MIMS Final Project 2017

VR the Change

Imagine an opportunity to see the world through someone else's eyes, to step in their footsteps, effectively exploring a new perspective. The possibilities with experience in virtual reality are truly endless, but more often than not lack practical application. Some virtual reality experiences allow you to empathize with other people and their situations, but leave the situation feeling out-of-reach. Once the headset is taken off and you have left the virtual environment, you are effectively detached from the situation little longer than a pondering moment. And should you feel inspired, perhaps you are too short on time or money to travel to the location in need. Inspiration wilts into feeling powerless, and you return to your everyday routine.

Now, imagine an opportunity to not only intimately experience a new perspective, but also being able to seize your inspiration and act upon it. We envision a project that takes users through a narrative showcasing a humanitarian problem. Toward the end of the interactive story, we believe users will be moved, and find meaningful and easy ways to make change within their everyday routine.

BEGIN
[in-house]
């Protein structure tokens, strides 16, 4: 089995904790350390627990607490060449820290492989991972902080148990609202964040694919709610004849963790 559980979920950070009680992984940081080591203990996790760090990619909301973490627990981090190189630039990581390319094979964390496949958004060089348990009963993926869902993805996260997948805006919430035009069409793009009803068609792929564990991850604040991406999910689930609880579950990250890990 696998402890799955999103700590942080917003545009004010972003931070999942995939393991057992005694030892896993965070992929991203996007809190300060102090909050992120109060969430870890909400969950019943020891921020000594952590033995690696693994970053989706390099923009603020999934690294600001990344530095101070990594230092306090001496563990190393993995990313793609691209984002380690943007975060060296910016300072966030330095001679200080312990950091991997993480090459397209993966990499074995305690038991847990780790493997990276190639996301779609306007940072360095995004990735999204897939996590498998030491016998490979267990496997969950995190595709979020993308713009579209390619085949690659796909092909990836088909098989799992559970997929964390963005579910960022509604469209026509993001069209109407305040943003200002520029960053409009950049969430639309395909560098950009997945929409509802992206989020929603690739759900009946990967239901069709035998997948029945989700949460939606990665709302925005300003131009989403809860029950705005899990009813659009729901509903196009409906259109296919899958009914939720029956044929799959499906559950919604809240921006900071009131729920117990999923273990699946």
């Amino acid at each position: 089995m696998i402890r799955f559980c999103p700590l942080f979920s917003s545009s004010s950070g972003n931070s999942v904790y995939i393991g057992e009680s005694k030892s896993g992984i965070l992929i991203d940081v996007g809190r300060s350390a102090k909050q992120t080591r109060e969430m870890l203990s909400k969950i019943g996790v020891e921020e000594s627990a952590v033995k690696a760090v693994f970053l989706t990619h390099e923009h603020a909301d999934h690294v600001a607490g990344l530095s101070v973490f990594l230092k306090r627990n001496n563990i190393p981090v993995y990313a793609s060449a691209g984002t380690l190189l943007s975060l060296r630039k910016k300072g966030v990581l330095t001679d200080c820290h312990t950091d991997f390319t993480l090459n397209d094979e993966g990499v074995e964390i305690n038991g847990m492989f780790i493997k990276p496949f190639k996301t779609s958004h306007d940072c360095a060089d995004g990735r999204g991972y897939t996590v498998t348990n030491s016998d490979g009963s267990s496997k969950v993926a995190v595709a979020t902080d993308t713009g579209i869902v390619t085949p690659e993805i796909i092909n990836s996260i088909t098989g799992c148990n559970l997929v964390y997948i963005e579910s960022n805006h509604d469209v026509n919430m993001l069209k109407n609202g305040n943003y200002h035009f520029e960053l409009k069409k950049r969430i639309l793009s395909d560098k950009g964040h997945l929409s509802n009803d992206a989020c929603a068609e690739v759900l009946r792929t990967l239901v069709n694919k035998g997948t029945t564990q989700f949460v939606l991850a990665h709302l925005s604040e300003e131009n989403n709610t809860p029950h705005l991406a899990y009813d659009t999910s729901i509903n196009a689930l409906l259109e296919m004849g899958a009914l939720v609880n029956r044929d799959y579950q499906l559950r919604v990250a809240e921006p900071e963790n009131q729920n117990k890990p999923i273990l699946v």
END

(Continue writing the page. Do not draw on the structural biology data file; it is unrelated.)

VR the Change is an interactive narrative in which a person's behaviors directly impact and assist a Monarch butterfly migration, drawing a connection between sustainable practices and their consequences pertaining to climate change. We envision our experience to exist within a neighborhood of narratives of different social issues, maximizing on engagement from people of diverse perspectives.

This project is appropriate for a Capstone Project for the following reasons: (1) it directly confronts the issue of information dissemination necessary to understand the perspectives of others, (2) it explores the emerging technology frontier via virtual reality, (3) the target audience/user is not limited to a professional of any kind, and (4) we seek to tackle known design issues that break immersive engagement within virtual reality. To state differently, we combine typically unrelated sets of technologies for a purpose that can be ubiquitous, as it appeals to a human desire to "do good" given the resources.

Last updated:

May 12, 2017